• Speed is of the essence — market needs dictate that you look for a ready solution

In such cases, a specialist AI consultant can help plug gaps quickly, at a relatively lower cost.


Regardless of your organizational context and strategy, there are some basic elements that bear on your build vs consult vs buy decision. Here we summarize the key factors:

  1. Hiring: Getting on board good AI talent at short notice is a big challenge. A common myth is that the ubiquity of AI platforms and open-source tools makes hiring good, specialized talent less critical. This is certainly not the case, if you want AI to be a competitive differentiator for your business. Complementing your in-house team with the right external talent can provide a huge impetus to your efforts, especially for a fast-moving field such as AI.
  2. Requirements and Feasibility Assessment: A plug-and-play approach to AI integration is often the bane of transformation projects. To move successfully from a pilot to a core business technology, various steps need attention: proper formulation and experimental setup, assessment of data requirements, understanding of trade-offs (e.g., extent of automation vs accuracy), and considering the impact on existing workflows. It is crucial to get early inputs from someone who can see the bigger picture, and understand how value can be created in your organization through AI.
  3. Quick Wins: While it is important to look at AI as a long-term investment, at the beginning of the journey it is critical to gain momentum and confidence by executing a few working prototypes or pilots. It is common for organizations to create extensive roadmaps and data integration pipelines upfront, and then get frustrated with the long wait to see value. Working on a few pilots helps organizations understand the impact of AI better, generate buy-in from other parts of the organization, hire strategically, come up with good starting points for implementation, and iteratively improve their long-term plans.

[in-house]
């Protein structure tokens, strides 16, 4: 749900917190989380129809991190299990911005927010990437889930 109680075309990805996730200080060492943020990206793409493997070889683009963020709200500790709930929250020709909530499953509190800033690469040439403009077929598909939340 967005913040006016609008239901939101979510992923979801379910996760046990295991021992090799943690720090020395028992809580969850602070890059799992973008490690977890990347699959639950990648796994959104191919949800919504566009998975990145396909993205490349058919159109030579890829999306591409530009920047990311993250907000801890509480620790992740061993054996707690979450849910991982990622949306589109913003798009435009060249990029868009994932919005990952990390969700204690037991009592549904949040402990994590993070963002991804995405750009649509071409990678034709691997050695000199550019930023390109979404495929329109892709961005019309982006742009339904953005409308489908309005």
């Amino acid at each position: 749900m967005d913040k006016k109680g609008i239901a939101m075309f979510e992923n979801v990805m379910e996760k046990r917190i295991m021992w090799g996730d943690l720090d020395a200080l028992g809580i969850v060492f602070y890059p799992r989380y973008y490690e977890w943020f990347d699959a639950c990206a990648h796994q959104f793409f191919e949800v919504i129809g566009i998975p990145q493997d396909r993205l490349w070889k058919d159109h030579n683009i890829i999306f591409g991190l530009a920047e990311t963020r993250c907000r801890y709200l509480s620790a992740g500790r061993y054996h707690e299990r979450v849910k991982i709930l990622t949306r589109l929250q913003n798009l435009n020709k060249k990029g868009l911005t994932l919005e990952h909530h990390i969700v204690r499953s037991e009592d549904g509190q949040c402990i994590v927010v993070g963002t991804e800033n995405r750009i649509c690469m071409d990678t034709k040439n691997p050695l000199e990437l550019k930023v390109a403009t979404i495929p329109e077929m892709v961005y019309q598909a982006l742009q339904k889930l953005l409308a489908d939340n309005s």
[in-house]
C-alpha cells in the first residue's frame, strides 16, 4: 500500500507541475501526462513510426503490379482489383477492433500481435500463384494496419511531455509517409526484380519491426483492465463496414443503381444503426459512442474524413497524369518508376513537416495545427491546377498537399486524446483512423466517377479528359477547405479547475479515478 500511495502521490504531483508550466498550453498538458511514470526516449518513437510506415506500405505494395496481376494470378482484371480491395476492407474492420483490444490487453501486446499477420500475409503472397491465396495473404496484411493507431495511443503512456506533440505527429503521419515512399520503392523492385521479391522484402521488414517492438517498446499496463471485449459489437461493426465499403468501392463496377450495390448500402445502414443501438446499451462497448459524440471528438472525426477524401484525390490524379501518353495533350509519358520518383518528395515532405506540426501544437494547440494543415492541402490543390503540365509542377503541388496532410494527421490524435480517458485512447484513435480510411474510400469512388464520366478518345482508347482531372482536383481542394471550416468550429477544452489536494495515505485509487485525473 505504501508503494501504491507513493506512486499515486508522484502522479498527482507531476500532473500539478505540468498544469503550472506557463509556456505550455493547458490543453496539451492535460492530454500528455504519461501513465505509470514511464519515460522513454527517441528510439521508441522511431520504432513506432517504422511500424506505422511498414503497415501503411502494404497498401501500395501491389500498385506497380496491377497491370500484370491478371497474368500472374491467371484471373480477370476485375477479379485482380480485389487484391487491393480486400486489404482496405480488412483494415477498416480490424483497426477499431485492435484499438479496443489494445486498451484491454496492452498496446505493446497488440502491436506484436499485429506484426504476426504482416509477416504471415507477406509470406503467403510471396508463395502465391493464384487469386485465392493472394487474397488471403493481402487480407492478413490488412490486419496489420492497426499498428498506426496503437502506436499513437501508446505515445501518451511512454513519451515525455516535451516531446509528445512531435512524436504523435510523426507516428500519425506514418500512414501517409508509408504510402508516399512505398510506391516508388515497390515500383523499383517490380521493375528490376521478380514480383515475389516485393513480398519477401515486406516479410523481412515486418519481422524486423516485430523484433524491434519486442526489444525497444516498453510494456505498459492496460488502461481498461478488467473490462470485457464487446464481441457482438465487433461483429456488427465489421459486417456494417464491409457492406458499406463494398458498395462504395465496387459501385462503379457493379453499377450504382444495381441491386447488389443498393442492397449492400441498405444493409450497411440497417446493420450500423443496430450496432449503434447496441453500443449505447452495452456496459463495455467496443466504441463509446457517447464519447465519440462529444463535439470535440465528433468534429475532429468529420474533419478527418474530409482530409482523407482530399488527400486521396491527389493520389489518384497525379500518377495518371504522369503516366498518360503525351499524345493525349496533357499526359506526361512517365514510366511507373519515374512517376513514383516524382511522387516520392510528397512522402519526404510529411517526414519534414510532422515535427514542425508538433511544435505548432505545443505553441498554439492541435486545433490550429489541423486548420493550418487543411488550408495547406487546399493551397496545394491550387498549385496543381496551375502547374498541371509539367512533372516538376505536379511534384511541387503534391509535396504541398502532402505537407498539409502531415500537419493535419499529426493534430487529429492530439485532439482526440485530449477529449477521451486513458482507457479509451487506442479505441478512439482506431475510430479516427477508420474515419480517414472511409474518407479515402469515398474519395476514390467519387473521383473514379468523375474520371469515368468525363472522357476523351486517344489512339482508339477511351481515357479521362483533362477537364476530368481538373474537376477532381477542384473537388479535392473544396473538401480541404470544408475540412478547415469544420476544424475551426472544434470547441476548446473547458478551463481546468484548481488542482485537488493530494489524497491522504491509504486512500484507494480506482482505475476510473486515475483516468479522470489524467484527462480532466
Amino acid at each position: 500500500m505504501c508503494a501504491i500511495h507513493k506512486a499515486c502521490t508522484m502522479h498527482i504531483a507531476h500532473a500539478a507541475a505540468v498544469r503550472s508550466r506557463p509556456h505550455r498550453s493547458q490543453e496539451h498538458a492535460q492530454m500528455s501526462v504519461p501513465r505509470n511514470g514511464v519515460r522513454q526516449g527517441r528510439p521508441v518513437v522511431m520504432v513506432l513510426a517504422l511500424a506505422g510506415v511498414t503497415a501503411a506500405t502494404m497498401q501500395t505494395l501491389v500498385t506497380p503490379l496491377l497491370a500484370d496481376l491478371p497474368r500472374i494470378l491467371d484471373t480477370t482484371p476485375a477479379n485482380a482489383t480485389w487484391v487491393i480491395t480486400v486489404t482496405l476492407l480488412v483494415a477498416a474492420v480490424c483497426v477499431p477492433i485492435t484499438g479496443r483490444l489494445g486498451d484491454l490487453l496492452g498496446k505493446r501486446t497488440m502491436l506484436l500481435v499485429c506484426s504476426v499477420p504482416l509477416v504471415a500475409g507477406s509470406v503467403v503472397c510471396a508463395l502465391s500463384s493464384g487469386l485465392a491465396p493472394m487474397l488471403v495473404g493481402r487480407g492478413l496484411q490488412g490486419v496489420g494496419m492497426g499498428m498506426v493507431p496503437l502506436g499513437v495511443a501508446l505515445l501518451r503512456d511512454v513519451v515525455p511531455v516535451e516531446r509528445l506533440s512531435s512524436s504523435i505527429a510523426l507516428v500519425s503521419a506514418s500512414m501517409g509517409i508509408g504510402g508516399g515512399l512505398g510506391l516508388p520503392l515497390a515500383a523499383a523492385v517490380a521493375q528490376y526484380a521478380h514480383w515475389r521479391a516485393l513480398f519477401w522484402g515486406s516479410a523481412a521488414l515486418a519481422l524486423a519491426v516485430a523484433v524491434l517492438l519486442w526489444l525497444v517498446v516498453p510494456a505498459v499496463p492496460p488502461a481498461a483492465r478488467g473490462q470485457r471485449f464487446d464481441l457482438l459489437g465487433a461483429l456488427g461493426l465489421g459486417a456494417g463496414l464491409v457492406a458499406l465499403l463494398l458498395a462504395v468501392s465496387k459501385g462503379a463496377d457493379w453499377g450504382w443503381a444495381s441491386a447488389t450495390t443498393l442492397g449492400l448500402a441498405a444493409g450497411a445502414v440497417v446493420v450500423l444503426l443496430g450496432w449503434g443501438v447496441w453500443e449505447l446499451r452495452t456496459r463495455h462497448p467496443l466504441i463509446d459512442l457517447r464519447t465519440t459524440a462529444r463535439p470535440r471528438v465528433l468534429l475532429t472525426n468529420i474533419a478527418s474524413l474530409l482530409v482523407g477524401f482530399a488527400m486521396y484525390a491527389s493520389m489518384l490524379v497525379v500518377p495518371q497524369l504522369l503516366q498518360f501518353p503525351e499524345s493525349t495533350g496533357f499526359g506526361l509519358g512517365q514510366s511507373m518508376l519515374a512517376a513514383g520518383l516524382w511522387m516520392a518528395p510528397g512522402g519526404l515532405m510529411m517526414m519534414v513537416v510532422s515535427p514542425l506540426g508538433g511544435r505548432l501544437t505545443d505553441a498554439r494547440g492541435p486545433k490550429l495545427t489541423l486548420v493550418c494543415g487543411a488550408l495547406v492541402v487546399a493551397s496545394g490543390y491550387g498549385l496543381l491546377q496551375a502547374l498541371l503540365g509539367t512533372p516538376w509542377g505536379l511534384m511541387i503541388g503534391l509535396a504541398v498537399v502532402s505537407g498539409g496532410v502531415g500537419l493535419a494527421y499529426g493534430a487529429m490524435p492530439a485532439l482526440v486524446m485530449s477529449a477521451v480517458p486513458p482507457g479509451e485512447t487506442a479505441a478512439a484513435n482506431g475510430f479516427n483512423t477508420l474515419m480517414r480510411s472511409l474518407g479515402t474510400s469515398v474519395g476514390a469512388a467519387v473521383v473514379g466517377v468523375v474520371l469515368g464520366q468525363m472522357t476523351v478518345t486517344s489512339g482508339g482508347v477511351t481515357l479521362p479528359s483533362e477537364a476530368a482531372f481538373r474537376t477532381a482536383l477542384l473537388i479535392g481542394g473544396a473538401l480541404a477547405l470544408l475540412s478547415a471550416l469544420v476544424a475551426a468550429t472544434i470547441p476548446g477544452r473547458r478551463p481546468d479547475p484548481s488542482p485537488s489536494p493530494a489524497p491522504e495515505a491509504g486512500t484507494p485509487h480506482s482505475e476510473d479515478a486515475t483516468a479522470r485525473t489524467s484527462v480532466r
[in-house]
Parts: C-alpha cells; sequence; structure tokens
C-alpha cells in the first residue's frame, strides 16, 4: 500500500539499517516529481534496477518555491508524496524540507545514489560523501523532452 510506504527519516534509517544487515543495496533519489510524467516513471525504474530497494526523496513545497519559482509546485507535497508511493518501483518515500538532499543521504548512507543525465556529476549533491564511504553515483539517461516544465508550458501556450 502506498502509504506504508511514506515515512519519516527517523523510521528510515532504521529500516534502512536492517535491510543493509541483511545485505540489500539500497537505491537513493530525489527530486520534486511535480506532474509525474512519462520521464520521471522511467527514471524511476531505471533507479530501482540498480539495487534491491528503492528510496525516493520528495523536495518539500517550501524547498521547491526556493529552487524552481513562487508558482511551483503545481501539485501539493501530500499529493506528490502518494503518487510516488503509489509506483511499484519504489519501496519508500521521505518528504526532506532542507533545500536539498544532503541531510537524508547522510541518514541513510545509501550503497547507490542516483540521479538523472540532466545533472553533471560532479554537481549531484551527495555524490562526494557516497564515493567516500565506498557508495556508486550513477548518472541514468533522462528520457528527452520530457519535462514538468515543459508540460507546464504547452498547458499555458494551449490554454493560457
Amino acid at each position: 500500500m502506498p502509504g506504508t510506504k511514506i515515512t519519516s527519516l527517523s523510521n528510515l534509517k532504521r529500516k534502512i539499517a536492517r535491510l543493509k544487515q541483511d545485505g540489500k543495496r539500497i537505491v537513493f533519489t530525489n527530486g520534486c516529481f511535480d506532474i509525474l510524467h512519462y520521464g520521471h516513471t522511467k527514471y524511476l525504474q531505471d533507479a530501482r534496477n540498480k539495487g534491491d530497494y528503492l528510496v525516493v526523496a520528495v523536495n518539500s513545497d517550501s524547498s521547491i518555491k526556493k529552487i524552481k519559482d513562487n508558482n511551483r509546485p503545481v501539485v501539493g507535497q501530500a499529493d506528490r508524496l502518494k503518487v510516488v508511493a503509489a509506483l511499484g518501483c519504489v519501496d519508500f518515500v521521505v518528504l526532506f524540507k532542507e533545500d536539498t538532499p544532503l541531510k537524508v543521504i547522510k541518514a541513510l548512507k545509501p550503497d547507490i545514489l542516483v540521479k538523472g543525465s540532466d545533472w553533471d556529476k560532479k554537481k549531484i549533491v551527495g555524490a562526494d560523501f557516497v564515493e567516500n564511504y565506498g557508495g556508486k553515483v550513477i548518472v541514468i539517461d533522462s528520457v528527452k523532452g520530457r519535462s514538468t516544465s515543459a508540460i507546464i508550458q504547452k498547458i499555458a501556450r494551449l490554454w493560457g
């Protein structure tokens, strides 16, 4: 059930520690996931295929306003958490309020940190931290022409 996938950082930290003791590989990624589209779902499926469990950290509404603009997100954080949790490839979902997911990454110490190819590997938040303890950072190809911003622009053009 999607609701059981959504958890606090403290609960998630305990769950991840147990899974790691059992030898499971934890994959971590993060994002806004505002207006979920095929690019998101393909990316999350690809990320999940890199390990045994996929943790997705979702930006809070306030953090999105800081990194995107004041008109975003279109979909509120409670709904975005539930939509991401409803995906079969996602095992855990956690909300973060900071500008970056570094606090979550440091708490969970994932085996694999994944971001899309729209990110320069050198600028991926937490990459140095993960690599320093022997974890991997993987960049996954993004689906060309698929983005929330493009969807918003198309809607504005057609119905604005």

4. Sense of control: With an in-house team there is a sense of control due to the possibility of frequent fine-tuning of strategy based on the results achieved. With an external partner, however, you need to define the overall goals, measurable objectives, and plan (to a certain extent) at the outset. The clarity obtained by asking these questions at the beginning enhances the chances of success greatly, and avoids sub-optimal utilization of resources.
  5. IP: In-house development is preferred sometimes due to IP-related considerations. With the recent advances in AI, devising a patentable algorithm would take sizeable time and effort. The real differentiator for most organizations these days is probably the data owned or curated by them, and the best way forward at the preliminary stages, would be to utilize the data in an effective manner to achieve competitive advantage.


Our team at Inscripta is excited by the challenge of helping companies integrate AI into their processes and products with greater confidence and efficiency. Through our focused expertise, long experience with real-world solutions, and pre-built technology components, we can help you leapfrog to advanced, research-based solutions, which can be customized and deployed quickly.

Learn more about our offerings and technology by visiting our website. Get in touch with us at to discuss how we can fast-track your AI integration!